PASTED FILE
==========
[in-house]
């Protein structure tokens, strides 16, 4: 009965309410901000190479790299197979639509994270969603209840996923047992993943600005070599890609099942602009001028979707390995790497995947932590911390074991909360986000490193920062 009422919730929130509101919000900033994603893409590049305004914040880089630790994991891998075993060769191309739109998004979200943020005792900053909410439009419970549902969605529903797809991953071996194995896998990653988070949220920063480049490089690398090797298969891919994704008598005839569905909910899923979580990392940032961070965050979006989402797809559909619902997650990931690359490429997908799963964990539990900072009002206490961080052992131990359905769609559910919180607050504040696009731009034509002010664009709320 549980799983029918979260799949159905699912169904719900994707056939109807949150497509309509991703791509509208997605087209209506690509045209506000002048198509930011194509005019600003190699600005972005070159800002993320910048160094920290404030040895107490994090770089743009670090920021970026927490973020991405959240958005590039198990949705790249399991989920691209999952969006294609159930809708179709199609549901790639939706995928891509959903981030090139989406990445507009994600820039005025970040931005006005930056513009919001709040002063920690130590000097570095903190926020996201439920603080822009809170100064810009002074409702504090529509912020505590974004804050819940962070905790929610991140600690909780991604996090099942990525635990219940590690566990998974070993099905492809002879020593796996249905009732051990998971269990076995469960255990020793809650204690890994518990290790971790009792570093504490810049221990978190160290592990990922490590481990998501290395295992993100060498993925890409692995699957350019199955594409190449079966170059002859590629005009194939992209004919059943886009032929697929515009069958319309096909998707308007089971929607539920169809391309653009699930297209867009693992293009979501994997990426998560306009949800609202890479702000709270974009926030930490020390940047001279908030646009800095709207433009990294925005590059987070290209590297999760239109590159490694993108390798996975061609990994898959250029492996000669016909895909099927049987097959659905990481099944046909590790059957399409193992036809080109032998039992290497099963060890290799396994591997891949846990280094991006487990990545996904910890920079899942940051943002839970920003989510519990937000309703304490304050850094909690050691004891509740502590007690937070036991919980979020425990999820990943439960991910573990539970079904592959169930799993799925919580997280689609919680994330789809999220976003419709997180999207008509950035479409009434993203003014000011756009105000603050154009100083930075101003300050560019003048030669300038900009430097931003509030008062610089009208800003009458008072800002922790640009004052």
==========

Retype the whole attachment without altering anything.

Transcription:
[in-house]
């Protein structure tokens, strides 16, 4: 009965309410901000190479790299197979639509994270969603209840996923047992993943600005070599890609099942602009001028979707390995790497995947932590911390074991909360986000490193920062 009422919730929130509101919000900033994603893409590049305004914040880089630790994991891998075993060769191309739109998004979200943020005792900053909410439009419970549902969605529903797809991953071996194995896998990653988070949220920063480049490089690398090797298969891919994704008598005839569905909910899923979580990392940032961070965050979006989402797809559909619902997650990931690359490429997908799963964990539990900072009002206490961080052992131990359905769609559910919180607050504040696009731009034509002010664009709320 549980799983029918979260799949159905699912169904719900994707056939109807949150497509309509991703791509509208997605087209209506690509045209506000002048198509930011194509005019600003190699600005972005070159800002993320910048160094920290404030040895107490994090770089743009670090920021970026927490973020991405959240958005590039198990949705790249399991989920691209999952969006294609159930809708179709199609549901790639939706995928891509959903981030090139989406990445507009994600820039005025970040931005006005930056513009919001709040002063920690130590000097570095903190926020996201439920603080822009809170100064810009002074409702504090529509912020505590974004804050819940962070905790929610991140600690909780991604996090099942990525635990219940590690566990998974070993099905492809002879020593796996249905009732051990998971269990076995469960255990020793809650204690890994518990290790971790009792570093504490810049221990978190160290592990990922490590481990998501290395295992993100060498993925890409692995699957350019199955594409190449079966170059002859590629005009194939992209004919059943886009032929697929515009069958319309096909998707308007089971929607539920169809391309653009699930297209867009693992293009979501994997990426998560306009949800609202890479702000709270974009926030930490020390940047001279908030646009800095709207433009990294925005590059987070290209590297999760239109590159490694993108390798996975061609990994898959250029492996000669016909895909099927049987097959659905990481099944046909590790059957399409193992036809080109032998039992290497099963060890290799396994591997891949846990280094991006487990990545996904910890920079899942940051943002839970920003989510519990937000309703304490304050850094909690050691004891509740502590007690937070036991919980979020425990999820990943439960991910573990539970079904592959169930799993799925919580997280689609919680994330789809999220976003419709997180999207008509950035479409009434993203003014000011756009105000603050154009100083930075101003300050560019003048030669300038900009430097931003509030008062610089009208800003009458008072800002922790640009004052």